Once we get familiar with his voice, we can become more easily attuned to it. Jesus promises that his followers will know his voice, in John 10:1-5, and mostly that can be a kind of inner ‘knowing’ rather than anything audible. But to have constant fellowship with him through his Spirit, we have to ‘remain’ in him (see John 15:4-7, NIV). That means, staying in close contact with him; being honest; surrendering; remaining in his will. I find that starting my time with God by praising and worshipping focuses my attention on who God is. It’s a good idea, by the way, to keep a journal handy for anything God might be speaking to you about.

However, a word of warning. The Bible is fundamental to our relationship with God. Anything that stands in opposition to his Word is not likely to come from the One who breathed life into the Scriptures (see 2 Timothy 3:16). So, we do need to be well-grounded in the Word.

Although I find studying the Bible in the evenings difficult, due to the nature of my work, I find contemplation on bite-size scriptures incredibly helpful. For example, the very first verse from Psalm 139 says ‘you know me’ (NIV). To realise God knows us – all our faults and failings and quirks and idiosyncrasies – and yet still invites us into relationship, through Jesus, is heart-warming. Just reflecting on a line from a psalm, or – at this time of the year – a scene from the Nativity story, can produce a sense of intimacy with the One who loves us best.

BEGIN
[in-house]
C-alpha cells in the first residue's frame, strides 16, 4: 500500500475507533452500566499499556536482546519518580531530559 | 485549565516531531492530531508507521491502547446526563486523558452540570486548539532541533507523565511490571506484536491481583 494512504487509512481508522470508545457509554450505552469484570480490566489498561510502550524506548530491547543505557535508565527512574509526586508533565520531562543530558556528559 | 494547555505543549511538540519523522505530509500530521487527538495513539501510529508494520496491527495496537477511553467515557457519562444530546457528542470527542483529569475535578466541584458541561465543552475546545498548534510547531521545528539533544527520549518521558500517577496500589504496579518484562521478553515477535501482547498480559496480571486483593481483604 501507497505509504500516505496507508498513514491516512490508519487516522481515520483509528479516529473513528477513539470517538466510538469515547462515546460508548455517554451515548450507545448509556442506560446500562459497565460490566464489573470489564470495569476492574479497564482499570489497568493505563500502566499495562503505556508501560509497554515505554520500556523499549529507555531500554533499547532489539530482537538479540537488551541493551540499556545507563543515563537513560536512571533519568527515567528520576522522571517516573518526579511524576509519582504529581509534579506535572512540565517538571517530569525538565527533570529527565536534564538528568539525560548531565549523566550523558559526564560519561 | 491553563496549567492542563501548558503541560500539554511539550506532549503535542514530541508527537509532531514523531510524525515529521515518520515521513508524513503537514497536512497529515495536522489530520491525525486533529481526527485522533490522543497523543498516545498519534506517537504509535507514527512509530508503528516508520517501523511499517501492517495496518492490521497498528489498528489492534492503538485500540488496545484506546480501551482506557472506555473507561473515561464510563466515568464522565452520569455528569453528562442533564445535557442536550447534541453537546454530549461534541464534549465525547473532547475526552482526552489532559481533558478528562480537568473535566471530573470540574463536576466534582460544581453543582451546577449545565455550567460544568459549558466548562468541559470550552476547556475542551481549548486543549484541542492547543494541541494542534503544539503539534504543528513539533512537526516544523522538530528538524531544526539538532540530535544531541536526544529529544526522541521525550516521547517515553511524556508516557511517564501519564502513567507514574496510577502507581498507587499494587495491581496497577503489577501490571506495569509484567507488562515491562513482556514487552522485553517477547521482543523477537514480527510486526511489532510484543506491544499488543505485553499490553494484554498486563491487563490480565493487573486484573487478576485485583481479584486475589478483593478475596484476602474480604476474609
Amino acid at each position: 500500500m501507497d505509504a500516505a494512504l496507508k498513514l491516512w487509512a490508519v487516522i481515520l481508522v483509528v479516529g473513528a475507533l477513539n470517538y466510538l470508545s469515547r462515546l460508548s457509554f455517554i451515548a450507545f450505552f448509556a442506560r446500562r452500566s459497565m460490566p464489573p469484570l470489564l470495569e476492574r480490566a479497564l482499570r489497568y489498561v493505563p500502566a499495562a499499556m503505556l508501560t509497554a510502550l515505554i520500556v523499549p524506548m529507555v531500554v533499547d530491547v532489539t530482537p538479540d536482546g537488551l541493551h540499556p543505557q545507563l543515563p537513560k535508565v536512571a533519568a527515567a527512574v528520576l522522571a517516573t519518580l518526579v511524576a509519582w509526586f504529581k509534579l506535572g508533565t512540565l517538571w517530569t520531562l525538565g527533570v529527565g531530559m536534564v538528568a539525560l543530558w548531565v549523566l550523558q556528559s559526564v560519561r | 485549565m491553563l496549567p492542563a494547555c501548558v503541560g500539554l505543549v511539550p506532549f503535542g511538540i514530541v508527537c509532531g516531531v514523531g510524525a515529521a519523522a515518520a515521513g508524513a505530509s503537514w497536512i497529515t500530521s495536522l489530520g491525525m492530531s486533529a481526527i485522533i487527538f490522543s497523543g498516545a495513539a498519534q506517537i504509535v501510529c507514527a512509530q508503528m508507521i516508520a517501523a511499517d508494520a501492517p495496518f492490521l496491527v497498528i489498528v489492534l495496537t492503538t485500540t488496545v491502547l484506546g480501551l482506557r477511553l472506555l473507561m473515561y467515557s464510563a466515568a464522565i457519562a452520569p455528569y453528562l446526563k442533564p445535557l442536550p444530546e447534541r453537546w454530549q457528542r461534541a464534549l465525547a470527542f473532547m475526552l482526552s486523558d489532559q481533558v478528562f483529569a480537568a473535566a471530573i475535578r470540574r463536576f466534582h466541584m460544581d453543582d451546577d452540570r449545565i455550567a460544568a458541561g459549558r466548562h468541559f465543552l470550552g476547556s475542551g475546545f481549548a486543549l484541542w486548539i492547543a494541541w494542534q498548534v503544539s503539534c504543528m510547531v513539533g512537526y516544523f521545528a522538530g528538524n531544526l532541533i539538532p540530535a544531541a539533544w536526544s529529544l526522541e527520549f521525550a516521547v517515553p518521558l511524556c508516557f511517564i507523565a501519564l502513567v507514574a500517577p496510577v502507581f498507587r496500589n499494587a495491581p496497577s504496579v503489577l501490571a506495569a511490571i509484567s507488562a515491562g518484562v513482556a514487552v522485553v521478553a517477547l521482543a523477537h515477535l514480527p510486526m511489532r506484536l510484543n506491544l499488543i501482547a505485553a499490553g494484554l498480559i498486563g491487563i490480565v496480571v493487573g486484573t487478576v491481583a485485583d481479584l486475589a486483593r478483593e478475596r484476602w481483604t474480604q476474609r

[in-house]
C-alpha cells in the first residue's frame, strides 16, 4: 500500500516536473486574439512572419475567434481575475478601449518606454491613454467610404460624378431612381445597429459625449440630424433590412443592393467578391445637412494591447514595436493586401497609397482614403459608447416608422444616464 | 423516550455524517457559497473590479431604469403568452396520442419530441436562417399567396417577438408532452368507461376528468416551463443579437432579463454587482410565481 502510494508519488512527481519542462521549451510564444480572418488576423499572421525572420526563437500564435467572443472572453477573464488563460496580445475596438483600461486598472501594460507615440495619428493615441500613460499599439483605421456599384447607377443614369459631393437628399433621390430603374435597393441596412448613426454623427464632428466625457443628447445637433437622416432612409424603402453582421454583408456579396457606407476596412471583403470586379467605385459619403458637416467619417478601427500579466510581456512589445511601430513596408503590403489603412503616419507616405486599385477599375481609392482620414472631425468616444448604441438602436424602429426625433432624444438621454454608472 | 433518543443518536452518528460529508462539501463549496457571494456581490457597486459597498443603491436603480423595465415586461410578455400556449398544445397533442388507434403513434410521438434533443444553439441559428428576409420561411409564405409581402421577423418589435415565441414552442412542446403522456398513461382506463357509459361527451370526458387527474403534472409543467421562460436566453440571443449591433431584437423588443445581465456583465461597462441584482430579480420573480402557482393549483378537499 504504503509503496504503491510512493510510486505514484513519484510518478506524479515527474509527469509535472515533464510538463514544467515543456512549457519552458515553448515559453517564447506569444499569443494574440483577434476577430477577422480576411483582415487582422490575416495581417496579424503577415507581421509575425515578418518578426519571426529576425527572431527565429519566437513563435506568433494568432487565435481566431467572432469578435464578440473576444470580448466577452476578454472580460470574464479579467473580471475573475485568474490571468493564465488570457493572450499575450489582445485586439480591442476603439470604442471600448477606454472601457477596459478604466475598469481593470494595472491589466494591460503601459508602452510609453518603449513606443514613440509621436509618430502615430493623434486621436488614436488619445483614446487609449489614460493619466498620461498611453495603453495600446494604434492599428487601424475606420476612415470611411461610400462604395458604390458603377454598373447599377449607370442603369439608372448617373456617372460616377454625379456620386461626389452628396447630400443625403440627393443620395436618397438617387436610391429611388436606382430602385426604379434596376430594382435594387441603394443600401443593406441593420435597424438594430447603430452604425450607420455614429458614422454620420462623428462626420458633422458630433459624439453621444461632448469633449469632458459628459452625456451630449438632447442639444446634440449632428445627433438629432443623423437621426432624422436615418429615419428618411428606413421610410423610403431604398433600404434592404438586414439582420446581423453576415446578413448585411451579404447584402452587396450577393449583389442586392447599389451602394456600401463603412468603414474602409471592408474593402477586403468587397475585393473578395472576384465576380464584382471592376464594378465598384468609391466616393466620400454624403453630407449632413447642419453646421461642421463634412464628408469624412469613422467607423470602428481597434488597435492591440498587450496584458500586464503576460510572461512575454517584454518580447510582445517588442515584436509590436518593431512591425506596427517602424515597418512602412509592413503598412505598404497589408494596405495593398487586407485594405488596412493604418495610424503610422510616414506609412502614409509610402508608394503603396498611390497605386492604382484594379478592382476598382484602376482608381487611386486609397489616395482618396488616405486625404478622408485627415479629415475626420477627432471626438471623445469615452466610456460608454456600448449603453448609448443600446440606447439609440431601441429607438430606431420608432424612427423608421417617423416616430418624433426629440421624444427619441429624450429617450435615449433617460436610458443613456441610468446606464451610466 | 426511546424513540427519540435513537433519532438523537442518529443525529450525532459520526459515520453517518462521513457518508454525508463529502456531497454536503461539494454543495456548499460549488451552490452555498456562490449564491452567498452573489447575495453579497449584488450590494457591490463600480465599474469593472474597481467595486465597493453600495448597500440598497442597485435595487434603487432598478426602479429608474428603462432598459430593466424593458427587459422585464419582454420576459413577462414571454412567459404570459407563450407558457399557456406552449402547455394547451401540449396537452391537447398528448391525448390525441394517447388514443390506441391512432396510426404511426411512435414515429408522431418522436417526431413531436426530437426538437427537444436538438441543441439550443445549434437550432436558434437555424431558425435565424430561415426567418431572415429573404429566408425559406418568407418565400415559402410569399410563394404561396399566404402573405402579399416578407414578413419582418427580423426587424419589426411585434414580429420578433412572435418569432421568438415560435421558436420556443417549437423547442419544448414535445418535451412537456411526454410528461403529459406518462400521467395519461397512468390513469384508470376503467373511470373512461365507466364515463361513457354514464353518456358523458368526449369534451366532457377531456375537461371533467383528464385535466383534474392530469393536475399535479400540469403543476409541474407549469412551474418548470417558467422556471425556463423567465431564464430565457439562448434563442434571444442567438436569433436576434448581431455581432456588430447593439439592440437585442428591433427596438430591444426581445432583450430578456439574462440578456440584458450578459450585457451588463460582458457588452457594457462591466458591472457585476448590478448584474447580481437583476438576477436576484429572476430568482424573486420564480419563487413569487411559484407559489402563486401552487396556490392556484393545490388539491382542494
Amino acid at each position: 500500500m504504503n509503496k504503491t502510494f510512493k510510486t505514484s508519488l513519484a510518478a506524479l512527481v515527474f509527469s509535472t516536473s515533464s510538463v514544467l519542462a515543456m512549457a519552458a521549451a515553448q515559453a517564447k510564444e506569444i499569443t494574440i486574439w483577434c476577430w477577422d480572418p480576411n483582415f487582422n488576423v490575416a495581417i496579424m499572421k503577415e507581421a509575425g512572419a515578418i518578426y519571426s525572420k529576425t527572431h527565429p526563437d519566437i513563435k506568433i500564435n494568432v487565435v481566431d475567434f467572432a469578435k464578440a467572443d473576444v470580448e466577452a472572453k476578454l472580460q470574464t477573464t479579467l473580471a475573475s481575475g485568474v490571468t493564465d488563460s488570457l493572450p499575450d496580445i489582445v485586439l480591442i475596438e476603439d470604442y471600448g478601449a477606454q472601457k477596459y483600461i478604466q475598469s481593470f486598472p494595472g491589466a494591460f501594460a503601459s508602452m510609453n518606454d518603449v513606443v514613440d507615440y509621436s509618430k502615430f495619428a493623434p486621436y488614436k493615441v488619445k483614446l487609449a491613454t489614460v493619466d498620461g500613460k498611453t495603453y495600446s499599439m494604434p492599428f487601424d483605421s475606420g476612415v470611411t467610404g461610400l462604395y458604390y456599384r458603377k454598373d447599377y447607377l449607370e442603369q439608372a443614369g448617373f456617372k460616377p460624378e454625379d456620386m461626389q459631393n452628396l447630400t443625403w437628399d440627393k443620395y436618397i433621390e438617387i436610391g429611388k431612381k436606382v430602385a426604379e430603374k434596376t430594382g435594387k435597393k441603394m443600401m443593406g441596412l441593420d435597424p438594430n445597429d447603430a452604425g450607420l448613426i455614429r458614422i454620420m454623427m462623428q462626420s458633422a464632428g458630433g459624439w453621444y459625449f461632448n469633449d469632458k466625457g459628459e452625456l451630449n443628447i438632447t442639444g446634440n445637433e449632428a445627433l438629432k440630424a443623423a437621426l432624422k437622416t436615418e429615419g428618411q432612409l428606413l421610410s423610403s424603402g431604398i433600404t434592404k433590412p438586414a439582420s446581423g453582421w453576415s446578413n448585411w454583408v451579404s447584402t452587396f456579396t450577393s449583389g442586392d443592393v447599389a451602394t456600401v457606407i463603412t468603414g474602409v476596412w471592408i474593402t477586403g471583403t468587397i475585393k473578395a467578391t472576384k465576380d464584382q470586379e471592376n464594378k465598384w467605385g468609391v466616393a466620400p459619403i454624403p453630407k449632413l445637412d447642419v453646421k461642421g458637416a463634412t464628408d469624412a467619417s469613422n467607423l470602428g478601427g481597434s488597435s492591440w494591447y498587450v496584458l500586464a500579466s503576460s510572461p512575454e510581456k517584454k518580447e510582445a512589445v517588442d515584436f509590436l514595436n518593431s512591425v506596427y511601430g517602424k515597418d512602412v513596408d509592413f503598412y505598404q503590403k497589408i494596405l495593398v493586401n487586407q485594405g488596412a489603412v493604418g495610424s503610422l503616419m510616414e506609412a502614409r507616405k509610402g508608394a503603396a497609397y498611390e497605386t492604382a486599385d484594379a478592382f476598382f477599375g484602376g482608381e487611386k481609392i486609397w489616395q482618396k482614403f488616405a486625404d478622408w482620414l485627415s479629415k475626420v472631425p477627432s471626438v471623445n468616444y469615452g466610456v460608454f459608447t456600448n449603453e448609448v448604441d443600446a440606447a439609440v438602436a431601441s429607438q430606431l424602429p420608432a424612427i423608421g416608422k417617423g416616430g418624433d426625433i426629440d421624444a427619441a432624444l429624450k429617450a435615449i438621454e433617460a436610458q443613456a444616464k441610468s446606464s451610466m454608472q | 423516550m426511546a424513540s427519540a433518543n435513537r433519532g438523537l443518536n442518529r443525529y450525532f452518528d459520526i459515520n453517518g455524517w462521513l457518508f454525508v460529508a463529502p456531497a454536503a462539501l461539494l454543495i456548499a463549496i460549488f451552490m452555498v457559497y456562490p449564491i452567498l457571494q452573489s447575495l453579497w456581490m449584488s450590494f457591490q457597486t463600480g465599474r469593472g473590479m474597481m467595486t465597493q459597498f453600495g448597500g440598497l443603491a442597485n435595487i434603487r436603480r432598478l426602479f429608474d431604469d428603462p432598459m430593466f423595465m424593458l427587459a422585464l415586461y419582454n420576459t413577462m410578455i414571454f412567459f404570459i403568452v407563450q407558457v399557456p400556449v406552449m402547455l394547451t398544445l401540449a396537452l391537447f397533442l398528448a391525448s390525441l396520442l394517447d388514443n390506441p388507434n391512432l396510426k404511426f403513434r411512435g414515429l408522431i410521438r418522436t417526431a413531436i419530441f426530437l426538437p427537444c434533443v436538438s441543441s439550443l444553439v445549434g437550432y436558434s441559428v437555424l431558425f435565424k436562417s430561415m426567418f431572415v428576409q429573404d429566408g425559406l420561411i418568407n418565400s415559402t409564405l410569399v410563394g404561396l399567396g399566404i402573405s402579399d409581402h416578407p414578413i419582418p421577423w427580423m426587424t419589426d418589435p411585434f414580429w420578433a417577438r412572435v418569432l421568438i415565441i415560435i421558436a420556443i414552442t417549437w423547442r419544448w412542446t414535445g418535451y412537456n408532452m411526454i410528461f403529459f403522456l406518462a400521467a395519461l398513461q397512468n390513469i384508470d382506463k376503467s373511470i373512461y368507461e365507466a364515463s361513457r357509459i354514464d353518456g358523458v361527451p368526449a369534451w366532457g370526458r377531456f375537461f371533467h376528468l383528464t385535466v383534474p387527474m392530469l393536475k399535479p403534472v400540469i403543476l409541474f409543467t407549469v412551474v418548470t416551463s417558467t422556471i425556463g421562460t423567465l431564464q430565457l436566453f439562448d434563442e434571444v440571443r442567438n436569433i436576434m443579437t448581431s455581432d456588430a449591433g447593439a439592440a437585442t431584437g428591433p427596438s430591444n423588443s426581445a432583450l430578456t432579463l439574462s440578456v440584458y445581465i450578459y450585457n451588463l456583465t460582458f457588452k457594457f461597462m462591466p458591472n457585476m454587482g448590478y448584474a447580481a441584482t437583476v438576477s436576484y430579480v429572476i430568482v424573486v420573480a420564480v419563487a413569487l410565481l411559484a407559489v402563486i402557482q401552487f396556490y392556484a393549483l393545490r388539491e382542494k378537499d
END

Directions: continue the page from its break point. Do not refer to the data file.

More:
You may not belong to a traditional denomination, but Advent is a time that I have found can be particularly helpful in spending time listening to God. It also gives a welcome break in the middle of the busyness! If you have an Advent candle, try using it: as you let the candle burn down each day, let your mind become still, just for a few minutes, as you focus on the One who came as a baby, grew up, died a terrible death, but was resurrected and is alive.

Yes, he’s alive.

That means we can know him.

Conclusion

We tend to make time in our busy lives for those we most care about. So – where is Jesus, in our list of priorities? Family, friends, job, money, home, the desire for a life partner… are they all more important than God? That’s a really big question. But it’s one of perspectives.

If we see Jesus as the ‘author and finisher of our faith’ (Hebrews 12:2, NKJV) then he really should be first in our lives. We need to make time to grow our relationship with him. Then, we can confidently move forward, knowing that we’re listening to the One who loves us, and who calls us to follow him. Really, everything else is secondary.

It’s when we’re still, on the inside, enjoying the best relationship we will ever have – with our Lord – that we may truly encounter the peace that we so often hear spoken about at this coming time of year.

 

Sheila Jacobs is a writer, editor and an award-winning author. She attends an Elim church, where she is currently on the pastoral care team. She has written a number of Advent books, including To Live Again and Humbug and Happiness (DLT). Her latest book is A Little Book of Rest (Malcolm Down).